Two months ago, we discussed the challenges posed by Construction & Demolition Waste in India. http://horizonforum.in/recycling-of-construction-waste-a-bright-future

The Government of India has now notified rules for management of construction and demolition waste (Construction and Demolition Waste Management Rules, 2016). These rules come into force with immediate effect. These potentially game changing rules have the following key features.

• The onus on collection, segregation, storage and disposal of construction and demolition waste has been put on the generator.

• Storage of construction and demolition waste has to be done within the premises of the generator or it can be deposited at authorized collection center as designated by the local authority (Like the Municipal Corporation). It cannot be dumped in public areas or waste lands or mixed with other solid wastes.

• Waste generators need to pay charges for collection, segregation, storage and disposal of construction and demolition waste as fixed by the local authority.

• Large waste generators (defined as those who generate more than 20 tons or more in one day or 300 tons per project) have some additional responsibilities including: –

  1. Segregation of waste on site (concrete, soil, steel, wood, plastics etc.)
  2. Submission of waste management plan to designated local authority for approval before start of demolition of construction.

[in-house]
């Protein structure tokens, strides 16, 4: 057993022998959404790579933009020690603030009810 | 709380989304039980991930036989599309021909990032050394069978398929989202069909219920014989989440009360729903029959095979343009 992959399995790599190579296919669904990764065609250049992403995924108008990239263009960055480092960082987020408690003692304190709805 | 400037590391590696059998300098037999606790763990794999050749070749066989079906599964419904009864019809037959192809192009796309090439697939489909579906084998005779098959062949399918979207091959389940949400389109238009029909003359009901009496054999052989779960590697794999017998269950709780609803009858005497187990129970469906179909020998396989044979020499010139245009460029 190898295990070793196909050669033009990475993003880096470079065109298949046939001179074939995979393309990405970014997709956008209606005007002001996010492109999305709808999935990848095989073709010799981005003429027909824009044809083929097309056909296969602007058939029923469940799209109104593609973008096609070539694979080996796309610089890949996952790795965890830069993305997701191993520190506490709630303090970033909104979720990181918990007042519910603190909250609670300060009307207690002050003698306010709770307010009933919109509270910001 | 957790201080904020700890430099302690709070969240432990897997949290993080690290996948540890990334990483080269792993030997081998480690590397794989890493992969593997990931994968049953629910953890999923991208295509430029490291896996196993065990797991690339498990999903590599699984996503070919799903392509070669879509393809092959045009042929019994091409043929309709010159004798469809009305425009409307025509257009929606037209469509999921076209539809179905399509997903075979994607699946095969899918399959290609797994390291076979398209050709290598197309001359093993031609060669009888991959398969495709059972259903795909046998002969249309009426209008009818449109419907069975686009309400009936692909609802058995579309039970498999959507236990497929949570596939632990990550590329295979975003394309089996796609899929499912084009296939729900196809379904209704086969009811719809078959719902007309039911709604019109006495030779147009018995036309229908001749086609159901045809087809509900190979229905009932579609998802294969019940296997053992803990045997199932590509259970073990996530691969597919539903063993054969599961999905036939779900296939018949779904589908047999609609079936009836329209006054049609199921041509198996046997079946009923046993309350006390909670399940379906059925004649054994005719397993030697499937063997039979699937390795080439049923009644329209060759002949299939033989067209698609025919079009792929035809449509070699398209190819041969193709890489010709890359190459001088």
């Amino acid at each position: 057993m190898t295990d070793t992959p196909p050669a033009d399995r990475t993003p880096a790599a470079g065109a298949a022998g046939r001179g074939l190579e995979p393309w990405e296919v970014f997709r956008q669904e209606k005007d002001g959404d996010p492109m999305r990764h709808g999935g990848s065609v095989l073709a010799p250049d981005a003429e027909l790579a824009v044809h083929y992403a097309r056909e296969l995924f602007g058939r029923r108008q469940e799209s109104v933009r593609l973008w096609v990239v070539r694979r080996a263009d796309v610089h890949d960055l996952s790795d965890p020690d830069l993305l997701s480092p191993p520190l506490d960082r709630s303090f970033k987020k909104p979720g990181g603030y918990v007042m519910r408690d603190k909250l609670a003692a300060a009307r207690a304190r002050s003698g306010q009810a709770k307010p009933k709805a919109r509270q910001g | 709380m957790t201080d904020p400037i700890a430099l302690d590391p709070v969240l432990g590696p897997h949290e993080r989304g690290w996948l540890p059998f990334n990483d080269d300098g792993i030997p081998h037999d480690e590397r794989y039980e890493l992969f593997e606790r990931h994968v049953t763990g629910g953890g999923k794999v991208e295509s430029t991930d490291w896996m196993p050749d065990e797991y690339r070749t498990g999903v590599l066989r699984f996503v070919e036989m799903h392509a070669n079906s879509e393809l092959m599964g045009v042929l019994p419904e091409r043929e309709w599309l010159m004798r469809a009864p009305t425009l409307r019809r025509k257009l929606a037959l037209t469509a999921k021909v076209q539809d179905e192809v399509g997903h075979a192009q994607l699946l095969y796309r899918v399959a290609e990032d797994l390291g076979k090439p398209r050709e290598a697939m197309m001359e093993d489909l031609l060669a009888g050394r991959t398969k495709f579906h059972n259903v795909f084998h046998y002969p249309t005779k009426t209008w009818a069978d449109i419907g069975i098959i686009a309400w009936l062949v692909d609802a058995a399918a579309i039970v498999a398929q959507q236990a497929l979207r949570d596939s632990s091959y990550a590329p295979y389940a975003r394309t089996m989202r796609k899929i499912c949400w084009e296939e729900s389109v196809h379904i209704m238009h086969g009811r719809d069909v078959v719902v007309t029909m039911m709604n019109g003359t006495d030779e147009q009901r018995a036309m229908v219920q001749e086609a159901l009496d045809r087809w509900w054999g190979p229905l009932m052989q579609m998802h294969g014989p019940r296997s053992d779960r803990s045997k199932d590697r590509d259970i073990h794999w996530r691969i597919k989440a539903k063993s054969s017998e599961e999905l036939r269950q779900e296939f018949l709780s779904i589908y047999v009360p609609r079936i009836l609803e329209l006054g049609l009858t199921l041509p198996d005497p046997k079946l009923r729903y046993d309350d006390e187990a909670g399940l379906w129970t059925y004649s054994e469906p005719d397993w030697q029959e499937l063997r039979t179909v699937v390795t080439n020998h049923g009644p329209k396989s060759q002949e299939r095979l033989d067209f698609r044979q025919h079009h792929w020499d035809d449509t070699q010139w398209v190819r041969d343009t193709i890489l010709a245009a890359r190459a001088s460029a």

Based on these new rules, each State Government is required to prepare a policy document for management of construction and demolition waste. The relevant State Government department is also required to identify sites for setting up waste processing facilities. The responsibility of setting up waste processing facilities is with the designated local authority through own resources or by appointing private operators. The designated local authority would also has responsibilities in all other aspects of waste management; collection, segregation, storage, disposal and usage of manufactured recycled products. Implementation is envisaged under monitoring by respective State Pollution Control Boards. The timeframe fixed for implementation of these rules vary based on the size of the population of the city; as in below table.

S. No.Complience CriteriaCity Population
> 10 lacs5 – 10 lacs< 5 lacs
1Formulation of policy by State Government12 months12 months12 months
2Identification of sites for collection & processing facility18 months18 months18 months
3Commissioning and implementation of the facility18 months24 months36 months
4Monitoring by State Pollution Control BoardsOnce in 4 monthsOnce in 6 monthsOnce in 6 months

After implementation of these rules, construction activity would move into a new era in terms of environment friendliness. The charges for waste management is likely to increase costs; however it is a small price to pay for a sustainable future. These rules also open up business opportunities for companies who have expertise in construction and demolition waste collection, processing and usage. We expect fast development in this space in the next 5 years. Watch this space!

Full text of the notification is available here.
http://envfor.nic.in/sites/default/files/2016.pdf